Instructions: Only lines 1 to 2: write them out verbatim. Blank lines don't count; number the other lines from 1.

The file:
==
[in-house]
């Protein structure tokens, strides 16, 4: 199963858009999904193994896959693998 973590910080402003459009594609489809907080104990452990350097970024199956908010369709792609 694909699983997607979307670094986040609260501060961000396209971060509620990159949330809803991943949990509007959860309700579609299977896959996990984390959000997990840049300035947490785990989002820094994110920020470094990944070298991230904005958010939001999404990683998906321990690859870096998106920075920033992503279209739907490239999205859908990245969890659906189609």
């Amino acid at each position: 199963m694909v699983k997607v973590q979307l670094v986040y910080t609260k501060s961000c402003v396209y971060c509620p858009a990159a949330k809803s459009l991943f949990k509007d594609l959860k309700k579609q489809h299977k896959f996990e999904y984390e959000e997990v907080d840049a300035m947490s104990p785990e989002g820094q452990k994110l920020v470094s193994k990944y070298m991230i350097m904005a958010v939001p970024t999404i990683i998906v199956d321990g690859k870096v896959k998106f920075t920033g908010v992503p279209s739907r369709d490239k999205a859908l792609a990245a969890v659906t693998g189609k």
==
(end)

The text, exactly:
[in-house]
């Protein structure tokens, strides 16, 4: 199963858009999904193994896959693998 973590910080402003459009594609489809907080104990452990350097970024199956908010369709792609 694909699983997607979307670094986040609260501060961000396209971060509620990159949330809803991943949990509007959860309700579609299977896959996990984390959000997990840049300035947490785990989002820094994110920020470094990944070298991230904005958010939001999404990683998906321990690859870096998106920075920033992503279209739907490239999205859908990245969890659906189609």